The second night I had no visitors at all, as I was much farther from any roads or trails. I took a chance down a narrow channel between an island and the shore and found a great little spot, albeit a bit lacking in wind protection. I learned patience while I sat and held up a thick drybag as a windbreak for the cookstove — and yes, a watched pot will eventually boil! Supper was very tasty that night, perhaps because I was a little more tired. As I breezed by Atlas Landing on the second day, I think the people fishing and relaxing there must have wondered about me… I didn’t stop, just came very close, took a GPS point, said “hi…. yes, I’m on my way to Fort… I’ll arrive tomorrow. Have a nice day!”

The third day was the toughie. Not just because it was the farthest, and not even the slowest current, but somehow it was the toughest. I think my body was getting very tired and I was fighting a cold. I ate a Mars bar for energy at one point and immediately felt my throat get sore — not a good sign! I tried to stay hydrated, but I think I got a little dehydrated too. You really have to be very careful about this! Although I found Gatorade helpful in the first part of my trip, I think the sugar wasn’t helping my impending sore throat. I have found that sugary and fizzy drinks give me a sore throat even when I’m not overdoing it by paddling 53 km in one day! I was also surprised by how tired I was since I even paddled 60 km one day on the first trip (mind you, I was pretty toast after that).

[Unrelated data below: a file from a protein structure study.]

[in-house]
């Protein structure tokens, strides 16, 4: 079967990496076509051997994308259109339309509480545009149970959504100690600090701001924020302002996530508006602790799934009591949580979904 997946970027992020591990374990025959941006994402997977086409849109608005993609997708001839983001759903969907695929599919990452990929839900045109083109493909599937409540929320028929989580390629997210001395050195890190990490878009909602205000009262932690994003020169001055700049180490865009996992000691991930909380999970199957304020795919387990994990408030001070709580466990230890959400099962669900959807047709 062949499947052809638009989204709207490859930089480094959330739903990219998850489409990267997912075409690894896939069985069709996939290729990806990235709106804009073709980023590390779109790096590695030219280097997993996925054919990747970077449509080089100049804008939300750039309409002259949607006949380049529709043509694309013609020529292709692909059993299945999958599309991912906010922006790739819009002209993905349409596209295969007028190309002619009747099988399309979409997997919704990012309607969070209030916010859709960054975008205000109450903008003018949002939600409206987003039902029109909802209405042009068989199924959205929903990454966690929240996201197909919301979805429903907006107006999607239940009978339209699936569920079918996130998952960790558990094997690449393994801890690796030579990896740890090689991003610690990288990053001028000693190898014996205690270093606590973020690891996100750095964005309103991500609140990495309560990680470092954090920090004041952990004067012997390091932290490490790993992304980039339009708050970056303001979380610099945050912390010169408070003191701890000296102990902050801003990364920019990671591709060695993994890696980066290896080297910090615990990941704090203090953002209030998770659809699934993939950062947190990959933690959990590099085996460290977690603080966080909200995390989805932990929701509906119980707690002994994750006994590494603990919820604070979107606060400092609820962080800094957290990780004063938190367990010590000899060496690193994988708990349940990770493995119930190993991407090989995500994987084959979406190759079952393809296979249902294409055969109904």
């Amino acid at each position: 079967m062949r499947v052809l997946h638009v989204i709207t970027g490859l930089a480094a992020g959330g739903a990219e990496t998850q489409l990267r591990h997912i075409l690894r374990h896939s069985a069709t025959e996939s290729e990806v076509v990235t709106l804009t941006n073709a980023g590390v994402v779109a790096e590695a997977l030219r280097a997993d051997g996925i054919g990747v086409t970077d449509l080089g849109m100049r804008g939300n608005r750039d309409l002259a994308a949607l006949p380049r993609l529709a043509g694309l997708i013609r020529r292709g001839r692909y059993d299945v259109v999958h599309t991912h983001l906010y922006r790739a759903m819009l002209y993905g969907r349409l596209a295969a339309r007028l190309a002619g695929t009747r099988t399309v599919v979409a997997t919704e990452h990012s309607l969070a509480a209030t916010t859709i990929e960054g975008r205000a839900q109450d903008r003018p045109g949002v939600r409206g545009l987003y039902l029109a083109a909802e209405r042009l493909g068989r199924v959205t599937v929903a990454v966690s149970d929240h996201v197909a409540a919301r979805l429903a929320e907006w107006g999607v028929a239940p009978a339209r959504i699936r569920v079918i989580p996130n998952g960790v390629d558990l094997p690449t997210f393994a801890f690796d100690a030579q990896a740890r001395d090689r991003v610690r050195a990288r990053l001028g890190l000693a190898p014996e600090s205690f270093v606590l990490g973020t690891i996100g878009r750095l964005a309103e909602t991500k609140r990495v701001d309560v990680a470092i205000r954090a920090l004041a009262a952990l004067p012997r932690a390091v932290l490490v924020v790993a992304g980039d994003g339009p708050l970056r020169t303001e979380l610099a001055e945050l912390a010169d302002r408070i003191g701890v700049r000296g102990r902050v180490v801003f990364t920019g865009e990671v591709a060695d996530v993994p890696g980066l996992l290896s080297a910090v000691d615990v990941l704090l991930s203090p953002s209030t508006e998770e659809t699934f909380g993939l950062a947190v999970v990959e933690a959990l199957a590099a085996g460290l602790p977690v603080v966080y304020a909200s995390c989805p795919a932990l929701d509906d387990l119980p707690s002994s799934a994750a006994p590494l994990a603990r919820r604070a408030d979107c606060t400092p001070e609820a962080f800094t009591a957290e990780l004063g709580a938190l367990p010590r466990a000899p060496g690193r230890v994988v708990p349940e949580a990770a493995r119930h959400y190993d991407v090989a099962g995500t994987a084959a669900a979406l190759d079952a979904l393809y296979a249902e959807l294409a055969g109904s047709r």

The scenery along this reach is lovely as always. Many of the islands show more erosion than deposition, which was interesting. They had steep cliffs showing layers instead of the long, gradual slopes. The water level was so low, there were sand bars showing — really, it was the river bed — beside some of these steep cliffs. It was weird to see! I mean, a long, gradual slope just shows more when the water is low! But when it’s a cliff, it makes an “L” shape, and you can see the base of the “L!” So besides discovering all the shallow spots, sand bars, and gravel bars, I even got to see the actual river bed.